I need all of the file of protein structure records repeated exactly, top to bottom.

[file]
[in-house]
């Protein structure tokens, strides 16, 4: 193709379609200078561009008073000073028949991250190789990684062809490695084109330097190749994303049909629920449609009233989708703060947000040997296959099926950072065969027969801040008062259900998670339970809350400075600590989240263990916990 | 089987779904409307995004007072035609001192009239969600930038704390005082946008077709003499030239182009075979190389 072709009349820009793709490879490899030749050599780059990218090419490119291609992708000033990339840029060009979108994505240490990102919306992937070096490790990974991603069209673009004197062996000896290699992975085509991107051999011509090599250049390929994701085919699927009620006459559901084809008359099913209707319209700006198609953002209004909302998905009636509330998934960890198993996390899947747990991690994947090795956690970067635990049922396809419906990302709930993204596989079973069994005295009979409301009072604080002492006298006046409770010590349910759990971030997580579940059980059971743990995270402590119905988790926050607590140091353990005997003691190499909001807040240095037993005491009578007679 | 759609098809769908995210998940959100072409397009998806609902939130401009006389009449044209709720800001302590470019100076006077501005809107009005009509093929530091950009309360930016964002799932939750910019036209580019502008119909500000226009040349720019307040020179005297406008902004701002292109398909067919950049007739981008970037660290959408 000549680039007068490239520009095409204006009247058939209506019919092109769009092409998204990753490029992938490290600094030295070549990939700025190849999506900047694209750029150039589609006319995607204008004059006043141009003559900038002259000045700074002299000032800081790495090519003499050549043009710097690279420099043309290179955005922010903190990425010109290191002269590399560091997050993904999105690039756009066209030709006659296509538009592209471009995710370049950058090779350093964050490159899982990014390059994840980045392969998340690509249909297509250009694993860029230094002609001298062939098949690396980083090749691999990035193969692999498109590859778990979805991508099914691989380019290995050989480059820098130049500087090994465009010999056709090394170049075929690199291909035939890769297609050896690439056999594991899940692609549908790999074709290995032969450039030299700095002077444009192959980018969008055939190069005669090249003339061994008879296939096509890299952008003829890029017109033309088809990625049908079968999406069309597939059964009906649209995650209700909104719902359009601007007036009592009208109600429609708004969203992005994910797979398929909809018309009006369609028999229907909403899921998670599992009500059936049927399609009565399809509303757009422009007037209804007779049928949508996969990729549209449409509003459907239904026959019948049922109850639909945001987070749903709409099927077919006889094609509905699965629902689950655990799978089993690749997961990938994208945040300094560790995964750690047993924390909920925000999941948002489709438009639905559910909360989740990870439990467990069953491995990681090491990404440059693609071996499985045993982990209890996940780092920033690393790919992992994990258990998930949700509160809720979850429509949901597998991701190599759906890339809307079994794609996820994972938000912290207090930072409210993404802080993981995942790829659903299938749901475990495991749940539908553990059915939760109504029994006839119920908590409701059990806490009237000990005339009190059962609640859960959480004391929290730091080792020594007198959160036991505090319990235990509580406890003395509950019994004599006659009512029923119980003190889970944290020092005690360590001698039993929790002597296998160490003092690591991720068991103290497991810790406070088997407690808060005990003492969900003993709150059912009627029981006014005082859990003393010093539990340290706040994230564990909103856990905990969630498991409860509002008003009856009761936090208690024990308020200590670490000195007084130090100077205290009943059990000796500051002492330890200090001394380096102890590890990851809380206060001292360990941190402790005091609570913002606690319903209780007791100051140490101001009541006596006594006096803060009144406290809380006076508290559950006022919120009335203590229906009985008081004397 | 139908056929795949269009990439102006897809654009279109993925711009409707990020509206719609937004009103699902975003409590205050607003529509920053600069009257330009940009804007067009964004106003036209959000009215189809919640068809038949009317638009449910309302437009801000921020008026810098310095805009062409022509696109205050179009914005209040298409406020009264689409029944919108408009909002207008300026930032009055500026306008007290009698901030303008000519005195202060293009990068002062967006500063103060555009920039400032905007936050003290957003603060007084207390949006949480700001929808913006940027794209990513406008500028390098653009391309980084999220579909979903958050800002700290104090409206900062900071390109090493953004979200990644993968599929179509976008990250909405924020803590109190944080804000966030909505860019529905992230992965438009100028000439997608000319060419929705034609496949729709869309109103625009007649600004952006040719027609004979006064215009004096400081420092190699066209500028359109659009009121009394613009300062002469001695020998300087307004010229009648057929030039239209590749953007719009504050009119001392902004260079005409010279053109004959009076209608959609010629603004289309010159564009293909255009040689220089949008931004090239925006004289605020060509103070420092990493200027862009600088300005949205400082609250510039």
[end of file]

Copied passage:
[in-house]
């Protein structure tokens, strides 16, 4: 193709379609200078561009008073000073028949991250190789990684062809490695084109330097190749994303049909629920449609009233989708703060947000040997296959099926950072065969027969801040008062259900998670339970809350400075600590989240263990916990 | 089987779904409307995004007072035609001192009239969600930038704390005082946008077709003499030239182009075979190389 072709009349820009793709490879490899030749050599780059990218090419490119291609992708000033990339840029060009979108994505240490990102919306992937070096490790990974991603069209673009004197062996000896290699992975085509991107051999011509090599250049390929994701085919699927009620006459559901084809008359099913209707319209700006198609953002209004909302998905009636509330998934960890198993996390899947747990991690994947090795956690970067635990049922396809419906990302709930993204596989079973069994005295009979409301009072604080002492006298006046409770010590349910759990971030997580579940059980059971743990995270402590119905988790926050607590140091353990005997003691190499909001807040240095037993005491009578007679 | 759609098809769908995210998940959100072409397009998806609902939130401009006389009449044209709720800001302590470019100076006077501005809107009005009509093929530091950009309360930016964002799932939750910019036209580019502008119909500000226009040349720019307040020179005297406008902004701002292109398909067919950049007739981008970037660290959408 000549680039007068490239520009095409204006009247058939209506019919092109769009092409998204990753490029992938490290600094030295070549990939700025190849999506900047694209750029150039589609006319995607204008004059006043141009003559900038002259000045700074002299000032800081790495090519003499050549043009710097690279420099043309290179955005922010903190990425010109290191002269590399560091997050993904999105690039756009066209030709006659296509538009592209471009995710370049950058090779350093964050490159899982990014390059994840980045392969998340690509249909297509250009694993860029230094002609001298062939098949690396980083090749691999990035193969692999498109590859778990979805991508099914691989380019290995050989480059820098130049500087090994465009010999056709090394170049075929690199291909035939890769297609050896690439056999594991899940692609549908790999074709290995032969450039030299700095002077444009192959980018969008055939190069005669090249003339061994008879296939096509890299952008003829890029017109033309088809990625049908079968999406069309597939059964009906649209995650209700909104719902359009601007007036009592009208109600429609708004969203992005994910797979398929909809018309009006369609028999229907909403899921998670599992009500059936049927399609009565399809509303757009422009007037209804007779049928949508996969990729549209449409509003459907239904026959019948049922109850639909945001987070749903709409099927077919006889094609509905699965629902689950655990799978089993690749997961990938994208945040300094560790995964750690047993924390909920925000999941948002489709438009639905559910909360989740990870439990467990069953491995990681090491990404440059693609071996499985045993982990209890996940780092920033690393790919992992994990258990998930949700509160809720979850429509949901597998991701190599759906890339809307079994794609996820994972938000912290207090930072409210993404802080993981995942790829659903299938749901475990495991749940539908553990059915939760109504029994006839119920908590409701059990806490009237000990005339009190059962609640859960959480004391929290730091080792020594007198959160036991505090319990235990509580406890003395509950019994004599006659009512029923119980003190889970944290020092005690360590001698039993929790002597296998160490003092690591991720068991103290497991810790406070088997407690808060005990003492969900003993709150059912009627029981006014005082859990003393010093539990340290706040994230564990909103856990905990969630498991409860509002008003009856009761936090208690024990308020200590670490000195007084130090100077205290009943059990000796500051002492330890200090001394380096102890590890990851809380206060001292360990941190402790005091609570913002606690319903209780007791100051140490101001009541006596006594006096803060009144406290809380006076508290559950006022919120009335203590229906009985008081004397 | 139908056929795949269009990439102006897809654009279109993925711009409707990020509206719609937004009103699902975003409590205050607003529509920053600069009257330009940009804007067009964004106003036209959000009215189809919640068809038949009317638009449910309302437009801000921020008026810098310095805009062409022509696109205050179009914005209040298409406020009264689409029944919108408009909002207008300026930032009055500026306008007290009698901030303008000519005195202060293009990068002062967006500063103060555009920039400032905007936050003290957003603060007084207390949006949480700001929808913006940027794209990513406008500028390098653009391309980084999220579909979903958050800002700290104090409206900062900071390109090493953004979200990644993968599929179509976008990250909405924020803590109190944080804000966030909505860019529905992230992965438009100028000439997608000319060419929705034609496949729709869309109103625009007649600004952006040719027609004979006064215009004096400081420092190699066209500028359109659009009121009394613009300062002469001695020998300087307004010229009648057929030039239209590749953007719009504050009119001392902004260079005409010279053109004959009076209608959609010629603004289309010159564009293909255009040689220089949008931004090239925006004289605020060509103070420092990493200027862009600088300005949205400082609250510039």